Sacred Texts  Asia  Index  Previous  Next 
Buy this Book at

Sacred Books and Traditions of the Yezidiz, by Isya Joseph, [1919], at



In addition to the festivals mentioned above is the one observed on New Year's day, the first Wednesday in April. On this day, the Yezidis say, no drums are to be beaten, for God sits on the throne, holding a conference at which he decrees the events of the year. They also stick wild scarlet anemones to the entrance

p. 175

of their houses. The refraining from the sound of instruments of pleasure on the part of orientals signifies a state of contrition. Hence, it is very likely that the Yezidis entertain the view that on this day God is decreeing their destiny for the coming year; that they must now, therefore, adjust their relation to him with sincere sorrow for sin. If this is so, the significance of the hanging of the flowers at the entrance of their houses can be taken as intended to propitiate the Evil Principle, and to ward off calamity during the coming year. Such a belief has a parallel in many religions. According to Babylonian mythology human destiny was decreed on New Year's day and sealed on the tenth day thereafter. It was therefore necessary to placate the deity, or at least to make sure of one's relation to him, before this particular day. The New Year period was held, therefore, to be of special importance because of the bearing on individual welfare by reason of the good or the evil decision of the gods. Our modern custom of wishing our friends a Happy New Year has perhaps some connection with this idea. 7

The Day of Atonement (Lev. 23: 27; 25: 29) had a most important place in the Jewish ecclesiastical year. This was the occasion of a thorough purification of the whole nation and of every individual member thereof in their relation to Yahweh. It was designed to deepen afresh the national and individual sense of sin and dread of the judgment of God. According to Talmud (Mišna, Roš hašana, vol. I, 2)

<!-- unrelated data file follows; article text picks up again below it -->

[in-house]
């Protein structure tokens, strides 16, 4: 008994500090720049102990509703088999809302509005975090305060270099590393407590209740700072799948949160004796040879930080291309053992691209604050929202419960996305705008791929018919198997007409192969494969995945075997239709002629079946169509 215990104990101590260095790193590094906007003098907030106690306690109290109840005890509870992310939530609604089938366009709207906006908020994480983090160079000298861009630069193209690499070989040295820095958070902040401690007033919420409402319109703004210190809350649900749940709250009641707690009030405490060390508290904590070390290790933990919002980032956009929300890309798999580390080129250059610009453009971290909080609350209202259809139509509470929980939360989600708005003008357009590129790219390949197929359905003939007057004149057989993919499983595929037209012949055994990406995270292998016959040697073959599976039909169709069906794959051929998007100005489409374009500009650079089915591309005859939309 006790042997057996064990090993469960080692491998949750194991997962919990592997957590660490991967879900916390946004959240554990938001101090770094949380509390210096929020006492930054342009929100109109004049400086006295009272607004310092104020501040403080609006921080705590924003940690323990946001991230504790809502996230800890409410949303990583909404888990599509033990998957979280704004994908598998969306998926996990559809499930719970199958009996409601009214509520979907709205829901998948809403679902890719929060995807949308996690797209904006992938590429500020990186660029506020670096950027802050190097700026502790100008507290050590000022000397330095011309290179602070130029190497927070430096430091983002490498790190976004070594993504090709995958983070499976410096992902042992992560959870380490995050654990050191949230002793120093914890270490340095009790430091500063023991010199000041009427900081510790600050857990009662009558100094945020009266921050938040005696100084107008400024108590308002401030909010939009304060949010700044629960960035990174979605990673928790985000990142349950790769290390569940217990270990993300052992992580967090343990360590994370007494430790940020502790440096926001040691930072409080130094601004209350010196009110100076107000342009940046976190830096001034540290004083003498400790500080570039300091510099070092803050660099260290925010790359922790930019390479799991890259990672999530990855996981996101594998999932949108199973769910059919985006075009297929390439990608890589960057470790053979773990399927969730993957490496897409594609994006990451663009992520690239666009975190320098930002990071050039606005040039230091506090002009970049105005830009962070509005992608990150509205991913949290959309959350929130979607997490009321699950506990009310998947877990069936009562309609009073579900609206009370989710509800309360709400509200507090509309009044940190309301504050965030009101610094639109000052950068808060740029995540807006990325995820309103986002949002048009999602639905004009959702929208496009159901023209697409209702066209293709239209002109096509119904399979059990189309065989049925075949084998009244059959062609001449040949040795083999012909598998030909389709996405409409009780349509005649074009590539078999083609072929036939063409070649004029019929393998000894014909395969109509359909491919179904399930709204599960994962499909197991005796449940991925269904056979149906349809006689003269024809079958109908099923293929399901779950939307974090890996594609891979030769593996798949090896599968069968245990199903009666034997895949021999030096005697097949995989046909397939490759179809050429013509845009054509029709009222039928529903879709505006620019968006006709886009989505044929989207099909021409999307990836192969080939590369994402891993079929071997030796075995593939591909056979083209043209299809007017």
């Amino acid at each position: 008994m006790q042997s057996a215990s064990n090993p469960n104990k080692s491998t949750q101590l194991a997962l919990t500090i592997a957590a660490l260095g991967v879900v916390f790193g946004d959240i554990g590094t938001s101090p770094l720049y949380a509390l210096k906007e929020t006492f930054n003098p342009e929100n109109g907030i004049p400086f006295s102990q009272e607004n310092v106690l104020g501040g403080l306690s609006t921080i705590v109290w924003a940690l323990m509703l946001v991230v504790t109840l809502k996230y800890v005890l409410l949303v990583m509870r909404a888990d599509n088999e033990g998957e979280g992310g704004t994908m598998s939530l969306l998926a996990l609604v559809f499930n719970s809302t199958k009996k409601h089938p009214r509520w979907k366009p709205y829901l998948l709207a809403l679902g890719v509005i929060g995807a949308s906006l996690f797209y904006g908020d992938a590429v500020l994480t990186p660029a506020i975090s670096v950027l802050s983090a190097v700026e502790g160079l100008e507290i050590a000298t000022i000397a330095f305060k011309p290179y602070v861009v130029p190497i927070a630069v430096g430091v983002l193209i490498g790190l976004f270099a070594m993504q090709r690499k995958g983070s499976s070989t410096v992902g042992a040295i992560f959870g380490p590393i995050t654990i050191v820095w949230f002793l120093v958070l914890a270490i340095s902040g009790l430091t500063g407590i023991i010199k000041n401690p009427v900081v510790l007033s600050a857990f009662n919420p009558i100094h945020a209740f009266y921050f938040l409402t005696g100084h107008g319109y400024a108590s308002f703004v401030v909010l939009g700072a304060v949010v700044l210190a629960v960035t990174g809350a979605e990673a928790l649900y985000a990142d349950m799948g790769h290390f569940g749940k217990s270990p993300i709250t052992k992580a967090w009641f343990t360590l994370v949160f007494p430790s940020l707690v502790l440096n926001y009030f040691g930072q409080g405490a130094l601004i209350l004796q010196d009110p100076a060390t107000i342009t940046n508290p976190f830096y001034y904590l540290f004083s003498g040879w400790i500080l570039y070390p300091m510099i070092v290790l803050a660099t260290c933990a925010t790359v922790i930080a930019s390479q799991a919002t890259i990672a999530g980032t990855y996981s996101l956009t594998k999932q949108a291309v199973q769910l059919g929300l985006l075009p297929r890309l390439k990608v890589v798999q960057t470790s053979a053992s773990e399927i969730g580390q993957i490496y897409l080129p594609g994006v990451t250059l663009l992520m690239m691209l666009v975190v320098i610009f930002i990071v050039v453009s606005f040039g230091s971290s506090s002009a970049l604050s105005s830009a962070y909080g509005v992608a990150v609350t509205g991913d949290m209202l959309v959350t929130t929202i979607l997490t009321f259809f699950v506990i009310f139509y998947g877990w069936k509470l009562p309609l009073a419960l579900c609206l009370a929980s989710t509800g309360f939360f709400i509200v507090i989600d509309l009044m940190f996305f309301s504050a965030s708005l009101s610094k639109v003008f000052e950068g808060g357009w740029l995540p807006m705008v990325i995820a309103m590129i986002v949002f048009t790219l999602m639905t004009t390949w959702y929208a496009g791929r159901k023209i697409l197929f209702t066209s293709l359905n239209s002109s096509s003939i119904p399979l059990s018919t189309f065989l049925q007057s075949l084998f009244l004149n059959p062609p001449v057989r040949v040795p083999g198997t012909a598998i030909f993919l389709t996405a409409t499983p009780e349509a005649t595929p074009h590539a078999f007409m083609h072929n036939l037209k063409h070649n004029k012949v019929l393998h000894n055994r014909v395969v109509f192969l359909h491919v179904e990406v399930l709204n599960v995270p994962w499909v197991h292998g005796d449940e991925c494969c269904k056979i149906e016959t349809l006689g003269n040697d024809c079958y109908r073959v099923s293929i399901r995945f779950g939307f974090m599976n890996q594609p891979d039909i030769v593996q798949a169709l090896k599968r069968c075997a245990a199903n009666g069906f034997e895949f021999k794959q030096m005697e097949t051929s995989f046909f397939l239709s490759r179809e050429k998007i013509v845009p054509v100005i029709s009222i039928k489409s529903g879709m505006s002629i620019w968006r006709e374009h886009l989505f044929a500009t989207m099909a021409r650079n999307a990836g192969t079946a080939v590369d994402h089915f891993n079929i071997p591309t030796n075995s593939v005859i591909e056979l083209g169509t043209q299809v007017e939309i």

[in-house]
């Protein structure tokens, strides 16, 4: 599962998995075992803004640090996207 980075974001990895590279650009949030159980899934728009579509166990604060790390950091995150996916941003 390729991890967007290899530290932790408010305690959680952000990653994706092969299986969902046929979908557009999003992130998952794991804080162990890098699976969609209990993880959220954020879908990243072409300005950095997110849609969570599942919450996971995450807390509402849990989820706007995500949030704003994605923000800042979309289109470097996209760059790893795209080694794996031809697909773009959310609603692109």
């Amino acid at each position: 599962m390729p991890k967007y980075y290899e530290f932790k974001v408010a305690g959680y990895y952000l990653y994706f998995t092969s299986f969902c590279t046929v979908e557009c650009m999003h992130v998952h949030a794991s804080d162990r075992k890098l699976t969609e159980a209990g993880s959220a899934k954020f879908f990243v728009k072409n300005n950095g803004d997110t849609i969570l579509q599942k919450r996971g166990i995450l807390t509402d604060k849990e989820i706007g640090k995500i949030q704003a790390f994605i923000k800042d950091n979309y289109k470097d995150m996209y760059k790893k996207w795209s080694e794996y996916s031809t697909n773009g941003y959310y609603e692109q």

p. 176

[paragraph continues] Roš hašana is the most important judgment day, on which all creatures pass for judgment before the Creator. On this day, three books are opened wherein the fate of the wicked, the righteous and those of the intermediate class are recorded. Hence prayer and works of repentance are performed on the New Year from the first to the tenth that an unfavorable decision might be averted (Jewish Ency., art. Penitential Day). R. Akiba says: "On New Year Day all men are judged; and the degree is sealed on the Day of Atonement (Ibid, art. Day of Judgment).

Moreover, the red lilies of the doors of the Yezidis remind us at once of the blood sprinkled on the doorposts of the dwellings of the Israelites ir Egypt as a sign for the Destroying Angel to pass over. This notion is found also in a similar practice among the Parsees of India, who hang a string of leaves across the entrances to their houses at the beginning of every new year.

In the light of what has been said, the Yezidis' idea in giving food to the poor at the grave on the day of Sarsal (New Year day), is to propitiate God on behalf of the dead, who are, according to their belief, reincarnated in some form or other. 8


175:7 The Hibbert journal, ibid.

176:8 For different interpretation of the Yezidi New Year, see Brockelmann in Z. D. M. G., vol. 55, p. 388.

Next: Notes on Chapter III